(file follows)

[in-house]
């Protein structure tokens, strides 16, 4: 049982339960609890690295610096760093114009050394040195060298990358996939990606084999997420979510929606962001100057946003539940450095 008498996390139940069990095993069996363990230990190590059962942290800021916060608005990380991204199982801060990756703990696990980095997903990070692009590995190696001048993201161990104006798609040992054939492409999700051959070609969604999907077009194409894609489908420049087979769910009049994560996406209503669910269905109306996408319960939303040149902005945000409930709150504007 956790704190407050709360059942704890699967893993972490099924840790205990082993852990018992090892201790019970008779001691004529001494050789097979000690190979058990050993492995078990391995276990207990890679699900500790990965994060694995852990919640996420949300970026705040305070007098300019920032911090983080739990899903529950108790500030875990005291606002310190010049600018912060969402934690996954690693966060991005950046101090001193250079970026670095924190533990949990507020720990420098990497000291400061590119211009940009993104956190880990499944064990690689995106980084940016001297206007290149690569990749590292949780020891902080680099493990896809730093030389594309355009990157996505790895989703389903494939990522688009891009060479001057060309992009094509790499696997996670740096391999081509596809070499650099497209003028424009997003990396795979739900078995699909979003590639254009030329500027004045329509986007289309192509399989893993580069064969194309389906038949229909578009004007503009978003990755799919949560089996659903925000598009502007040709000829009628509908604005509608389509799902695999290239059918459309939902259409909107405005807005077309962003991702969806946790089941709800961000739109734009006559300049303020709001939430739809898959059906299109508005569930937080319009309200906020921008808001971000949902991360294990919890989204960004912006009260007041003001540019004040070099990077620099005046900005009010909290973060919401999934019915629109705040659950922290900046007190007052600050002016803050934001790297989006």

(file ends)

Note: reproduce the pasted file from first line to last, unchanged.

[in-house]
């Protein structure tokens, strides 16, 4: 049982339960609890690295610096760093114009050394040195060298990358996939990606084999997420979510929606962001100057946003539940450095 008498996390139940069990095993069996363990230990190590059962942290800021916060608005990380991204199982801060990756703990696990980095997903990070692009590995190696001048993201161990104006798609040992054939492409999700051959070609969604999907077009194409894609489908420049087979769910009049994560996406209503669910269905109306996408319960939303040149902005945000409930709150504007 956790704190407050709360059942704890699967893993972490099924840790205990082993852990018992090892201790019970008779001691004529001494050789097979000690190979058990050993492995078990391995276990207990890679699900500790990965994060694995852990919640996420949300970026705040305070007098300019920032911090983080739990899903529950108790500030875990005291606002310190010049600018912060969402934690996954690693966060991005950046101090001193250079970026670095924190533990949990507020720990420098990497000291400061590119211009940009993104956190880990499944064990690689995106980084940016001297206007290149690569990749590292949780020891902080680099493990896809730093030389594309355009990157996505790895989703389903494939990522688009891009060479001057060309992009094509790499696997996670740096391999081509596809070499650099497209003028424009997003990396795979739900078995699909979003590639254009030329500027004045329509986007289309192509399989893993580069064969194309389906038949229909578009004007503009978003990755799919949560089996659903925000598009502007040709000829009628509908604005509608389509799902695999290239059918459309939902259409909107405005807005077309962003991702969806946790089941709800961000739109734009006559300049303020709001939430739809898959059906299109508005569930937080319009309200906020921008808001971000949902991360294990919890989204960004912006009260007041003001540019004040070099990077620099005046900005009010909290973060919401999934019915629109705040659950922290900046007190007052600050002016803050934001790297989006």